10 must-see war documentaries

We are getting very excited about our upcoming release of The Unknown Known in March. In anticipation of Errol Morris’s new documentary, shedding light on one of the architects of the Iraq war, former US Secretary of Defence Donald Rumsfeld,  here are 10 Must-See Docs on Modern War. The Unknown Known will be in UK and Irish cinemas on March 21st - follow the film on Facebook or Twitter for updates

The Fog of War: Eleven Lessons from the Life of Robert S. McNamara

Another film by Errol Morris, The Fog of War comprises of in-depth interviews with former US Secretary of Defence Robert S. McNamara, archival footage and various documents from his political career as well as his personal life. In the film, McNamara strikingly discusses the lessons he learned from his position as Secretary of Defence during a time of war. The film spans events from World War II, to the Vietnam War and the Cuban Missile Crisis, and Errol Morris once again artfully illustrates the ambiguity and complexity of his character, producing an unsettling documentary about war.

Hearts and Minds

Peter Davis’s controversial film looks at the conflicting attitudes of the opponents during the Vietnam War. Using as a point of departure General William Westmoreland’s statement about the different value placed on life by “an Oriental” and “a Westerner”, as well as President Lyndon B. Johnson’s use of the phrase “hearts and minds”, the film employs juxtaposition and footage of extreme scenes of violence and suffering in Vietnam, from the treatment of South Vietnamese political prisoners to horrifying images of the aftermath of napalm attack to raise questions about the power of discourse during war.

Farenheight 9/11

Michael Moore’s famous documentary provides an alternative and oppositional take to the Bush administration’s discourse after 9/11, offering a critique of Bush, the ensuing War on Terror, and its coverage by the media. Moore traces connections between the 9/11 attacks and the discourse proliferated by Bush and the media to create fear among the public and thus establish legitimacy for the Iraq and Afghanistan wars.

Why We Fight

Eugene Jarecki’s film looks at the industrial-military complex in the United States, and raises the question of the military’s influence in American life and foreign policy. While focusing on the Iraq war, Why We Fight traces the history of the US industrial-military complex starting from World War II, and examines the role of the media in guiding the public towards accepting the country’s forays into war across the years.

Standard Operating Procedure

In Standard Operating Procedure, Errol Morris examines the incidents of torture and abuse perpetrated by US forces against suspected terrorists at Abu Ghraib prison. As the prison gained notoriety after the circulation of photographs of abuse of the suspected terrorists, their families, and innocent civilians, Errol Morris looks at abuse and torture but also adds another layer by addressing the film’s relation to the photographs, and the potential of photography to inform but also to misdirect.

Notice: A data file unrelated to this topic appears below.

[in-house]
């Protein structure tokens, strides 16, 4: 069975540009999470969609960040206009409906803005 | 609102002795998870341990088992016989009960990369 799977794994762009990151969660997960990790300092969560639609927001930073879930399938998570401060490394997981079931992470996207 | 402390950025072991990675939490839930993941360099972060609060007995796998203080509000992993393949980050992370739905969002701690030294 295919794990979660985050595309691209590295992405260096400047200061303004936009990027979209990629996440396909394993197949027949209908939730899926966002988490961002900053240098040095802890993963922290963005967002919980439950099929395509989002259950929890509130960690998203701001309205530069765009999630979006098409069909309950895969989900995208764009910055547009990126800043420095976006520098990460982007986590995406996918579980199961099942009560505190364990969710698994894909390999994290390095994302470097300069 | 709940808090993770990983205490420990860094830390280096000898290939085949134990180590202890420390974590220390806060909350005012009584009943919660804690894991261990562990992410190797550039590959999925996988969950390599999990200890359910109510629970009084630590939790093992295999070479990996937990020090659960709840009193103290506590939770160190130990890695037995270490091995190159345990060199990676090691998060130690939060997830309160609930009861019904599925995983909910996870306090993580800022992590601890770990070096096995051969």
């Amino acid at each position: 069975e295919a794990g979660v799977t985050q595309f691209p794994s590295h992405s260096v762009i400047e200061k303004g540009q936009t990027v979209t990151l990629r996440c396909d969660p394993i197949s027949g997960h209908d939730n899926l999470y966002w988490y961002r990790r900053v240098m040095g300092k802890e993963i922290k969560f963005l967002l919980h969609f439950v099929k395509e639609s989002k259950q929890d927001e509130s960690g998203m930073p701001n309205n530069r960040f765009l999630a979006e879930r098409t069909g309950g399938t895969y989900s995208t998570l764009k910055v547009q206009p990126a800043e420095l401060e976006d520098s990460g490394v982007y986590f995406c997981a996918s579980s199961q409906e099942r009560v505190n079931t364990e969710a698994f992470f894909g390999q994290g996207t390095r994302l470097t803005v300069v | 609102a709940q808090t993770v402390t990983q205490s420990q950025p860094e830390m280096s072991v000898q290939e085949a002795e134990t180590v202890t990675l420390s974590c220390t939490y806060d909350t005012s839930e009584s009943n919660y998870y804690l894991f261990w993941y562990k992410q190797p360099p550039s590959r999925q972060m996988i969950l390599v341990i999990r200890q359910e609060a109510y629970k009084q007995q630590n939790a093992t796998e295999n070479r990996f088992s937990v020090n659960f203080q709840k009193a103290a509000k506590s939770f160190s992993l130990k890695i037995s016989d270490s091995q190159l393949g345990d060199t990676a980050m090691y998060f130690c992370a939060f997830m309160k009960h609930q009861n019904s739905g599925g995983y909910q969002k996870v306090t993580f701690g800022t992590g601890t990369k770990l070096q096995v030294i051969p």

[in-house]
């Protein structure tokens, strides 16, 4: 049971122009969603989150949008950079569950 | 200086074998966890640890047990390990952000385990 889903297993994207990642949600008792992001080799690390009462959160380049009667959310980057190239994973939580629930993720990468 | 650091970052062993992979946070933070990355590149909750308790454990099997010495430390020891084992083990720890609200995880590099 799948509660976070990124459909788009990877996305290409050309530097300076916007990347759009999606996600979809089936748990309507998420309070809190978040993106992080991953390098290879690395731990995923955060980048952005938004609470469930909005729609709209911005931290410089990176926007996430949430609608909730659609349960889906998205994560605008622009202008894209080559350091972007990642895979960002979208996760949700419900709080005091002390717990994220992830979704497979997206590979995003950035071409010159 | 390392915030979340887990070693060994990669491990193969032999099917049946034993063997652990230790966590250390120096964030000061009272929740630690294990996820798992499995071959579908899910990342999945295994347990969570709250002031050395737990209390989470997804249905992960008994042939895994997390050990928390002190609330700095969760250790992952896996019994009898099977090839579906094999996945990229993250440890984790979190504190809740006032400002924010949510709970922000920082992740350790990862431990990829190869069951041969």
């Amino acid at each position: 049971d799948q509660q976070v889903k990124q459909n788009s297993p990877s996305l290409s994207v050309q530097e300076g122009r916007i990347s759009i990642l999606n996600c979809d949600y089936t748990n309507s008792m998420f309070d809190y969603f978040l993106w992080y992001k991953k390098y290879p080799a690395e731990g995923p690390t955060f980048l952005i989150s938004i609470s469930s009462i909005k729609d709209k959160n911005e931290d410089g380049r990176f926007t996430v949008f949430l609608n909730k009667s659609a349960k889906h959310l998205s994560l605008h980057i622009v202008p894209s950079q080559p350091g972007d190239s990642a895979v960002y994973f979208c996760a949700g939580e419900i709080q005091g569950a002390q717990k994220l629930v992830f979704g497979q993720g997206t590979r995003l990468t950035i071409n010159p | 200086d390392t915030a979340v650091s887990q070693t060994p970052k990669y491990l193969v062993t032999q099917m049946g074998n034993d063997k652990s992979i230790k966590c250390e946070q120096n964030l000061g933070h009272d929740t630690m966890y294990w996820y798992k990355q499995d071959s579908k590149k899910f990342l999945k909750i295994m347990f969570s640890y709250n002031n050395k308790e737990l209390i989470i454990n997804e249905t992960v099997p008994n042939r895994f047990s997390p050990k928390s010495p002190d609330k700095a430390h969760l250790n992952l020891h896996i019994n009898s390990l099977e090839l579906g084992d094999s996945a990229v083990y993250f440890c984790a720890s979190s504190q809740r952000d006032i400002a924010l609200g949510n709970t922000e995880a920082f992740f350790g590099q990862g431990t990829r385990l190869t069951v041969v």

No End in Sight

Charles Ferguson’s documentary offers a comprehensive look into the Bush administration’s conduct and processes of decision-making regarding the Iraq war. Juxtaposing decision-making in US with its consequences in Iraq, No End in Sight exposes the arrogance and ignorance among decision-makers and the devastating effects of a US military victory that plunged Iraq into disintegration and unrest while also causing a great number of American deaths and massive economic costs.

Taxi to the Dark Side

Alex Gibney’s Taxi to the Dark Side examines the US’s policy on torture and interrogation processes. Revolving around the torture and killing of an innocent Afghan taxi driver by American soldiers while he was held at the Parwan Detention Facility, the film provides an in-depth look into the use of torture in Iraq, Afghanistan, and Guantanamo Bay. Examining the way torture practices were proliferated after the 9/11 attacks as part of the War on Terror, Gibneytraces the changes in related US policy that allowed the use of methods like sensory deprivation, sexual assault, and waterboarding.

In the Year of the Pig

Emile D’Antonio’s In the Year of the Pig was produced during the height of the Vietnam war and advanced a powerful critique of the war by looking at its historical roots. A chronicle of the war, it combines archival footage with interviews of politicians, journalists, and military personnel. In the Year of the Pig constituted a controversial film in a critical historical moment, and remains relevant today.

The Most Dangerous Man in America

One of Dogwoof’s own, The Most Dangerous Man in America tells the story of Daniel Ellsberg, a former Pentagon insider who in 1971 decided to challenge Nixon’s Presidency which, answering to neither Congress, the press, nor the people, consistently lied to the public about the Vietnam War. The film traces Ellsberg’s passage through trial procedures, Nixon’s persecution against him, and Ellsberg’s enduring determination to bring the truth to light and help bring an end to the Vietnam War.

The Power of Nightmares: The Rise of the Politics of Fear

In this documentary series by the BBC, Adam Curtis explores the rise of fear as a political tool to establish public legitimacy and support in policy and decision-making. Tracing parallels between the Neo-Conservative movement in the United States and the radical Islamist movement, he provides a controversial examination of myth-making processes and the construction of a threatening “Other” as an attempt to create cohesion and unity within the US public.